Taking on the pseudonym Johannes de Silentio and taking up the theme of the binding of Isaac, Søren Kierkegaard intensely examines what it might mean to “serve the Lord with fear, and rejoice with trembling” (Psalm 2:11). After four retellings of Abraham’s journey up Mount Moriah to sacrifice his son, the work turns to a rigorous examination of three theologico-philiosophical problemata.

This riveting “dialectical lyric” is an inquiry into the ultimacy of faith, the limits of rationality, and their implications for understanding the good life. Fear and Trembling prompts the reader to confront what is at stake in the leap from finitude to transcendence in light of some of the biggest challenges of modern culture and politics.

Image: Abraham’s Sacrifice, 1655

 

Matthew Dinan on Kierkegaard and Leveling in a Reflective Age

Faculty

Matthew Dinan

Matthew Dinan is an Associate Professor in the Great Books Program at St. Thomas University in Fredericton, New Brunswick, Canada. He does research on Ancient Greek, Christian, and 19th and 20th Century Political Philosophy.

Preview the Syllabus by Week/Session

Readings:

Topics:

  • Faith & Modern Philosophy 
  • The Akeda 
  • Fear and Trembling as “dialectical lyric”

Discussion Questions:

  1. Fear and Trembling is a “dialectical lyric by Johannes de Silentio,” or “John of Silence.” What does a “dialectical lyric” seem to be? Who is Johannes de Silentio? What does he tell us about himself in these opening sections
  2. How does Silentio interpret Descartes? Are you persuaded?
  3. In “Tuning Up,” Silentio tells a story about a man who, as a child, heard the “beautiful story” of the Akeda. What is this man’s interest in the story? What is Silentio’s interest in this exegete? What kind of an exegete is Silentio himself?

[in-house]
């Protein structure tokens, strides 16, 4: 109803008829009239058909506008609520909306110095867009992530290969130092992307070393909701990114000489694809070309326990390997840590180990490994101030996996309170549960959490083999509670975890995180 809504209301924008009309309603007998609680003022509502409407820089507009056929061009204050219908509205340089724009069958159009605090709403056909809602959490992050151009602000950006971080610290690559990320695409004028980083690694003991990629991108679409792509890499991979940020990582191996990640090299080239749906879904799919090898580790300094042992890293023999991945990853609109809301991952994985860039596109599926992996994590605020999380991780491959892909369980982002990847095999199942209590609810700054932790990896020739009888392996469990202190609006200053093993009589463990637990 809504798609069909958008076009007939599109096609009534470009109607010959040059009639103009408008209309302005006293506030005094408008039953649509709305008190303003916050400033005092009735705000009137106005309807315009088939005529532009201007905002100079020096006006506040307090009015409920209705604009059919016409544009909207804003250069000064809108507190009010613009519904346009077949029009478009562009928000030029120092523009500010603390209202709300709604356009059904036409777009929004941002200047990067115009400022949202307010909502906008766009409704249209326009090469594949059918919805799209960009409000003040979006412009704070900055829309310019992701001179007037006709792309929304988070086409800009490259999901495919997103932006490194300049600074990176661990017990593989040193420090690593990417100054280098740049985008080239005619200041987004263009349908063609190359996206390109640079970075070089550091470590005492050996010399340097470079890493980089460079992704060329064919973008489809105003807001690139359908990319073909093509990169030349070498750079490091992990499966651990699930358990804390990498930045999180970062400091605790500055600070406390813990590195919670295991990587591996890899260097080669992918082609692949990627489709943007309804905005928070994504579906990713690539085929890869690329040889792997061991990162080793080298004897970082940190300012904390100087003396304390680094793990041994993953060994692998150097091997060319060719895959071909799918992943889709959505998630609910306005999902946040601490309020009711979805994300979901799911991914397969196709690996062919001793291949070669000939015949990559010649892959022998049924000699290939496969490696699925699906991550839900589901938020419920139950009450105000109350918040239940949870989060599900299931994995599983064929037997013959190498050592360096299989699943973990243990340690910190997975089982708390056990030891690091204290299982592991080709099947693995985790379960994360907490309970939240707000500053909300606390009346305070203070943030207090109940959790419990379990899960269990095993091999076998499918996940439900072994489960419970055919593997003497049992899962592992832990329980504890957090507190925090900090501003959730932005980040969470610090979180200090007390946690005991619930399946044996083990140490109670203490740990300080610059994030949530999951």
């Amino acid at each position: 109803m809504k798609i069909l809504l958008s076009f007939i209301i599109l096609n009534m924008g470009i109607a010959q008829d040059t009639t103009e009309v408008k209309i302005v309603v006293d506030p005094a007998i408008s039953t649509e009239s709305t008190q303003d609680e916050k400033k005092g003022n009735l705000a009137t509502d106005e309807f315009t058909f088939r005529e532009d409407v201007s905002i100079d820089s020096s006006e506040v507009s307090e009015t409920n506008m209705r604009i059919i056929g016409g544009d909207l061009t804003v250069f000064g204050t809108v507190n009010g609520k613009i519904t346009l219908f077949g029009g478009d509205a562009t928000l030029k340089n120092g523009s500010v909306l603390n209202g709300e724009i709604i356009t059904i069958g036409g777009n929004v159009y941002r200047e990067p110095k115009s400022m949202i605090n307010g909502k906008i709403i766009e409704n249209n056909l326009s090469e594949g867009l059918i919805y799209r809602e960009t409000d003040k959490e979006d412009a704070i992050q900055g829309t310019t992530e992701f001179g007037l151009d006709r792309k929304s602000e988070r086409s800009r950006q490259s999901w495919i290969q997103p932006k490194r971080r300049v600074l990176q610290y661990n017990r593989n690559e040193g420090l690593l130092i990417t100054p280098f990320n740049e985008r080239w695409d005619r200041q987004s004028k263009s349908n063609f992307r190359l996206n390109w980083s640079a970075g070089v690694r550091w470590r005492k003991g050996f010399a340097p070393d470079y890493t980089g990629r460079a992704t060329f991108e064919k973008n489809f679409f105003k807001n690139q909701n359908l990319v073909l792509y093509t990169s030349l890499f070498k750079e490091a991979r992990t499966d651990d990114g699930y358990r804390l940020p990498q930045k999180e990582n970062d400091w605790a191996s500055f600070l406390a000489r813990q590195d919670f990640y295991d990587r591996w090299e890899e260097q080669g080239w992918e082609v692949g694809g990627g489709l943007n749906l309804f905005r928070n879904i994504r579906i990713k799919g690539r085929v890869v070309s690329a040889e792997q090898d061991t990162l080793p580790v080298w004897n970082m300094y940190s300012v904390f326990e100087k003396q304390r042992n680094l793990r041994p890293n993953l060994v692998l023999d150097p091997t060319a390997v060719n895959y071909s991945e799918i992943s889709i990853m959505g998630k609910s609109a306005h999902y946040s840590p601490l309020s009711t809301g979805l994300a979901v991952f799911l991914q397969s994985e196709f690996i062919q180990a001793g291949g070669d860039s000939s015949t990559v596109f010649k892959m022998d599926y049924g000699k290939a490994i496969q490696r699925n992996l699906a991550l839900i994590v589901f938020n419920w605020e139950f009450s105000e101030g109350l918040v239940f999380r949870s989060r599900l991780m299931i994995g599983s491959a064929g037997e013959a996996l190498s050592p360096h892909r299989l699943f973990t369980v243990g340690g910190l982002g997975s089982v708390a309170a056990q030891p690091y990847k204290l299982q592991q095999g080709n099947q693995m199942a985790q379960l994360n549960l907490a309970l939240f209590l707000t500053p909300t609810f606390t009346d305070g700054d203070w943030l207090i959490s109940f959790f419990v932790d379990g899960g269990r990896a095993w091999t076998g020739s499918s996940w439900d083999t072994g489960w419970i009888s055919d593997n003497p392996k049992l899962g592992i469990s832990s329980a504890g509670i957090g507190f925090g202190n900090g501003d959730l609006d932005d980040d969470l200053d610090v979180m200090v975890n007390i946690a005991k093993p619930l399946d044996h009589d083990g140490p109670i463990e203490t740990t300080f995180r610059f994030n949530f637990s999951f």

4. What do the four retellings of the Binding of Isaac have in common? How do they differ?
  5. Silentio emphasizes that Abraham “believed and believed for this life.” Why does he emphasize this element of his faith? What else does Silentio admire about Abraham?

Readings:

Topics:

  • Hegel’s Political Thought
  • Infinite Resignation
  • The “leap of faith”

Discussion Questions:

  1. What does Silentio mean when he remarks that “in the world of spirit” it is true that “only the one who works gets the bread” and “only the one who draws the knife gets Isaac?” How does Hegel’s philosophy attempt to change this? 
  2. Why does Silentio focus on Abraham’s putative “anxiety?” 
  3. What does Silentio mean when he juxtaposes the “ethical” meaning of the Abraham story with its “religious” meaning? Why should the difference between these “make a person sleepless?” 
  4. Does it matter that Silentio “by no means” has faith? What sorts of things does Silentio tell us about God in the Preliminary Outpouring? 
  5. Why, specifically, is “going beyond Hegel” a “miracle?” 
  6. What is the difference between a tragic hero and the knight of faith? Why does Silentio dwell on this distinction so often in Fear and Trembling? 
  7. What is infinite resignation? How does it differ from the “movements of faith?” Is there anything surprising or confusing to you about Silentio’s description of faith? How can Silentio describe an experience of faith that he does not share?